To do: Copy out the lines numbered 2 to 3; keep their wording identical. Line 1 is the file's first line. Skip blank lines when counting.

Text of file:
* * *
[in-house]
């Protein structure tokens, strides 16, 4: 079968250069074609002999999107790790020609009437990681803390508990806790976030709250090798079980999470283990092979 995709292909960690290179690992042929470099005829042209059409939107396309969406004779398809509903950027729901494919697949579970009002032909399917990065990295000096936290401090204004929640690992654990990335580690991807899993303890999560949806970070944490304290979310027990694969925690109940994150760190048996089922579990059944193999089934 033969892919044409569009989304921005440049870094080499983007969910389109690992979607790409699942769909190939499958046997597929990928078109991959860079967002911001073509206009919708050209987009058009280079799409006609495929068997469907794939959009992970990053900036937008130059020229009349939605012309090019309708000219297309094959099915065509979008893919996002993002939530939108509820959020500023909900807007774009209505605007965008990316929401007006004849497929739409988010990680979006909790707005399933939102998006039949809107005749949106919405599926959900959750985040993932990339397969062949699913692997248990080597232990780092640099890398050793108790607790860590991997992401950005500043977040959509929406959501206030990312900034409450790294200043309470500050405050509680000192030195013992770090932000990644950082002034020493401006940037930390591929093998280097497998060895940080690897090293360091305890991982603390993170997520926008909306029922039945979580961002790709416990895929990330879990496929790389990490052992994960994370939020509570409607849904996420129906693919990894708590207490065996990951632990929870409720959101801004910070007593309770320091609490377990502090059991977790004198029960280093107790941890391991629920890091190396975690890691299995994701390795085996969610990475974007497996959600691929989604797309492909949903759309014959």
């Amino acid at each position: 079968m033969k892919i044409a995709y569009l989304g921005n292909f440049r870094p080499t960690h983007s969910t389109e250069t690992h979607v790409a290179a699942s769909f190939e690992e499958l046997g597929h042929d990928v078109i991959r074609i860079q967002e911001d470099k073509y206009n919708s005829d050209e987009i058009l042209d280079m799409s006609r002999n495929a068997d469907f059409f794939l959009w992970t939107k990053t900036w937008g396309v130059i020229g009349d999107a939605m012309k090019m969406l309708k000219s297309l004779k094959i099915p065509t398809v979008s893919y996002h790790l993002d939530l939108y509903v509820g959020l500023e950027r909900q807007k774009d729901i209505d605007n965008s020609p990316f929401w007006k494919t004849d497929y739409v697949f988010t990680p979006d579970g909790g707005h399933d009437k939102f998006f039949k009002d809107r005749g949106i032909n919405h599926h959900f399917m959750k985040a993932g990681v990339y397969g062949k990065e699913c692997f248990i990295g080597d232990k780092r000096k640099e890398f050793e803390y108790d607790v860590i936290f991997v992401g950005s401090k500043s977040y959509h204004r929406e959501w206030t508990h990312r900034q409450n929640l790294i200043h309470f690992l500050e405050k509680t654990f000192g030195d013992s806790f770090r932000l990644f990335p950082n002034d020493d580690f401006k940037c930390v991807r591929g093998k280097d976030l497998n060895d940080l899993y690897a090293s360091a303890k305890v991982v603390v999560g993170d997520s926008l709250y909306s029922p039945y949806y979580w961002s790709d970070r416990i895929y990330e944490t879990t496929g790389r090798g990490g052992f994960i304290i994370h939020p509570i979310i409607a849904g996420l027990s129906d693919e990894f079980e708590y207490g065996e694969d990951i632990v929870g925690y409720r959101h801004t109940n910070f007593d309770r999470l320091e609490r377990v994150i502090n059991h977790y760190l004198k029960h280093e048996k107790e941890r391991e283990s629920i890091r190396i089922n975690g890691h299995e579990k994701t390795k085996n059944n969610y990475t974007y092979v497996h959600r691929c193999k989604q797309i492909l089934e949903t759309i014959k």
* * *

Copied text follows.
């Protein structure tokens, strides 16, 4: 079968250069074609002999999107790790020609009437990681803390508990806790976030709250090798079980999470283990092979 995709292909960690290179690992042929470099005829042209059409939107396309969406004779398809509903950027729901494919697949579970009002032909399917990065990295000096936290401090204004929640690992654990990335580690991807899993303890999560949806970070944490304290979310027990694969925690109940994150760190048996089922579990059944193999089934 033969892919044409569009989304921005440049870094080499983007969910389109690992979607790409699942769909190939499958046997597929990928078109991959860079967002911001073509206009919708050209987009058009280079799409006609495929068997469907794939959009992970990053900036937008130059020229009349939605012309090019309708000219297309094959099915065509979008893919996002993002939530939108509820959020500023909900807007774009209505605007965008990316929401007006004849497929739409988010990680979006909790707005399933939102998006039949809107005749949106919405599926959900959750985040993932990339397969062949699913692997248990080597232990780092640099890398050793108790607790860590991997992401950005500043977040959509929406959501206030990312900034409450790294200043309470500050405050509680000192030195013992770090932000990644950082002034020493401006940037930390591929093998280097497998060895940080690897090293360091305890991982603390993170997520926008909306029922039945979580961002790709416990895929990330879990496929790389990490052992994960994370939020509570409607849904996420129906693919990894708590207490065996990951632990929870409720959101801004910070007593309770320091609490377990502090059991977790004198029960280093107790941890391991629920890091190396975690890691299995994701390795085996969610990475974007497996959600691929989604797309492909949903759309014959």
């Amino acid at each position: 079968m033969k892919i044409a995709y569009l989304g921005n292909f440049r870094p080499t960690h983007s969910t389109e250069t690992h979607v790409a290179a699942s769909f190939e690992e499958l046997g597929h042929d990928v078109i991959r074609i860079q967002e911001d470099k073509y206009n919708s005829d050209e987009i058009l042209d280079m799409s006609r002999n495929a068997d469907f059409f794939l959009w992970t939107k990053t900036w937008g396309v130059i020229g009349d999107a939605m012309k090019m969406l309708k000219s297309l004779k094959i099915p065509t398809v979008s893919y996002h790790l993002d939530l939108y509903v509820g959020l500023e950027r909900q807007k774009d729901i209505d605007n965008s020609p990316f929401w007006k494919t004849d497929y739409v697949f988010t990680p979006d579970g909790g707005h399933d009437k939102f998006f039949k009002d809107r005749g949106i032909n919405h599926h959900f399917m959750k985040a993932g990681v990339y397969g062949k990065e699913c692997f248990i990295g080597d232990k780092r000096k640099e890398f050793e803390y108790d607790v860590i936290f991997v992401g950005s401090k500043s977040y959509h204004r929406e959501w206030t508990h990312r900034q409450n929640l790294i200043h309470f690992l500050e405050k509680t654990f000192g030195d013992s806790f770090r932000l990644f990335p950082n002034d020493d580690f401006k940037c930390v991807r591929g093998k280097d976030l497998n060895d940080l899993y690897a090293s360091a303890k305890v991982v603390v999560g993170d997520s926008l709250y909306s029922p039945y949806y979580w961002s790709d970070r416990i895929y990330e944490t879990t496929g790389r090798g990490g052992f994960i304290i994370h939020p509570i979310i409607a849904g996420l027990s129906d693919e990894f079980e708590y207490g065996e694969d990951i632990v929870g925690y409720r959101h801004t109940n910070f007593d309770r999470l320091e609490r377990v994150i502090n059991h977790y760190l004198k029960h280093e048996k107790e941890r391991e283990s629920i890091r190396i089922n975690g890691h299995e579990k994701t390795k085996n059944n969610y990475t974007y092979v497996h959600r691929c193999k989604q797309i492909l089934e949903t759309i014959k």